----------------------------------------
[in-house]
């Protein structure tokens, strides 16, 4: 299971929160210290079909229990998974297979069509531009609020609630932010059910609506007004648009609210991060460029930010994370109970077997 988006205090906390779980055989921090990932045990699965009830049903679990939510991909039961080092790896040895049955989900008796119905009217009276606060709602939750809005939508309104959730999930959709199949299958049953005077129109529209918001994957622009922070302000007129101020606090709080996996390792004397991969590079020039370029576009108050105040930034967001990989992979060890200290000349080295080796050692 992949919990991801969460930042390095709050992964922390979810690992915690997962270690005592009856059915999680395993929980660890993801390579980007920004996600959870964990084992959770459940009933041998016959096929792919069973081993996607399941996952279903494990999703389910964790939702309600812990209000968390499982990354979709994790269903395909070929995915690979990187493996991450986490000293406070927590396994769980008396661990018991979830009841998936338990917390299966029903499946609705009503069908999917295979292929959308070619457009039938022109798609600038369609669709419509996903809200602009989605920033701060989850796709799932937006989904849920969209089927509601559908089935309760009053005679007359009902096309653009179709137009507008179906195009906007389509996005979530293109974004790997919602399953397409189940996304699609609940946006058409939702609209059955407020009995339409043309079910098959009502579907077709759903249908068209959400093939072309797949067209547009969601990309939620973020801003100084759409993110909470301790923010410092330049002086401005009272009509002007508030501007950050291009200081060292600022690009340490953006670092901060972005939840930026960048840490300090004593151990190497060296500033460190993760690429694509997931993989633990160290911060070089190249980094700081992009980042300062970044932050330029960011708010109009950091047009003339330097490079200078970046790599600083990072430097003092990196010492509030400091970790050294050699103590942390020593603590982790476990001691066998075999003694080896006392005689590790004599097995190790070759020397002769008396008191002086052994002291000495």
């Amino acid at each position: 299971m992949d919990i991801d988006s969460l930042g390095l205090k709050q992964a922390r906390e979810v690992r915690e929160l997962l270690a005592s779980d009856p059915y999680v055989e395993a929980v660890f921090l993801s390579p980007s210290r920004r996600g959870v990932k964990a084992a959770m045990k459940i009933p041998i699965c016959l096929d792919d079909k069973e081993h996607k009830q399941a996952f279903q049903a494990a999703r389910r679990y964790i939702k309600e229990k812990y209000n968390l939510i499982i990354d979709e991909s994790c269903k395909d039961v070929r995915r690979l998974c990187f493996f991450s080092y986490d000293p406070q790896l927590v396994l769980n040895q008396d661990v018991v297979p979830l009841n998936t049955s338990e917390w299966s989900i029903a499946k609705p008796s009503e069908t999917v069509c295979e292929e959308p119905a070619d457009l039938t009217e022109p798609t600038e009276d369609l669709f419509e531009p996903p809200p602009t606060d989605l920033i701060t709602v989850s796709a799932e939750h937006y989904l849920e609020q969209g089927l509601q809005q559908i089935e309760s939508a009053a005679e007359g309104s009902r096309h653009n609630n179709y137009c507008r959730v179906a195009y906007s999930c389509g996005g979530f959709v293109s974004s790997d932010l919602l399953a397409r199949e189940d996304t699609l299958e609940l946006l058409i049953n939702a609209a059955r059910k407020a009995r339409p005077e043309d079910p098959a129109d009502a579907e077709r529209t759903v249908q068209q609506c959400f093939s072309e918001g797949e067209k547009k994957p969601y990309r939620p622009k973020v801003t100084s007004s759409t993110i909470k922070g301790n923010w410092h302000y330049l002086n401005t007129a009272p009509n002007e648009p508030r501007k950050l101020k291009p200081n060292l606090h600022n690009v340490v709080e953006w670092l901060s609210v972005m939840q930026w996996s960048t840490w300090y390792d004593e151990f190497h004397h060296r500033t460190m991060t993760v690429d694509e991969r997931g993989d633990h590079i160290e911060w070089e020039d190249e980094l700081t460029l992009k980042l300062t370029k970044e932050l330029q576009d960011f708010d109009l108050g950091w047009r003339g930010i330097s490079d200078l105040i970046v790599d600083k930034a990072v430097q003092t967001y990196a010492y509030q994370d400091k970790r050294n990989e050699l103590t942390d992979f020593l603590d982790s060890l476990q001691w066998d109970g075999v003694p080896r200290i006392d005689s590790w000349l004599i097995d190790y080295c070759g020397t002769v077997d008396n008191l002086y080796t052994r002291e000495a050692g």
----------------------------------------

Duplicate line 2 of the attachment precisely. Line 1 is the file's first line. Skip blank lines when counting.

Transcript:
């Protein structure tokens, strides 16, 4: 299971929160210290079909229990998974297979069509531009609020609630932010059910609506007004648009609210991060460029930010994370109970077997 988006205090906390779980055989921090990932045990699965009830049903679990939510991909039961080092790896040895049955989900008796119905009217009276606060709602939750809005939508309104959730999930959709199949299958049953005077129109529209918001994957622009922070302000007129101020606090709080996996390792004397991969590079020039370029576009108050105040930034967001990989992979060890200290000349080295080796050692 992949919990991801969460930042390095709050992964922390979810690992915690997962270690005592009856059915999680395993929980660890993801390579980007920004996600959870964990084992959770459940009933041998016959096929792919069973081993996607399941996952279903494990999703389910964790939702309600812990209000968390499982990354979709994790269903395909070929995915690979990187493996991450986490000293406070927590396994769980008396661990018991979830009841998936338990917390299966029903499946609705009503069908999917295979292929959308070619457009039938022109798609600038369609669709419509996903809200602009989605920033701060989850796709799932937006989904849920969209089927509601559908089935309760009053005679007359009902096309653009179709137009507008179906195009906007389509996005979530293109974004790997919602399953397409189940996304699609609940946006058409939702609209059955407020009995339409043309079910098959009502579907077709759903249908068209959400093939072309797949067209547009969601990309939620973020801003100084759409993110909470301790923010410092330049002086401005009272009509002007508030501007950050291009200081060292600022690009340490953006670092901060972005939840930026960048840490300090004593151990190497060296500033460190993760690429694509997931993989633990160290911060070089190249980094700081992009980042300062970044932050330029960011708010109009950091047009003339330097490079200078970046790599600083990072430097003092990196010492509030400091970790050294050699103590942390020593603590982790476990001691066998075999003694080896006392005689590790004599097995190790070759020397002769008396008191002086052994002291000495």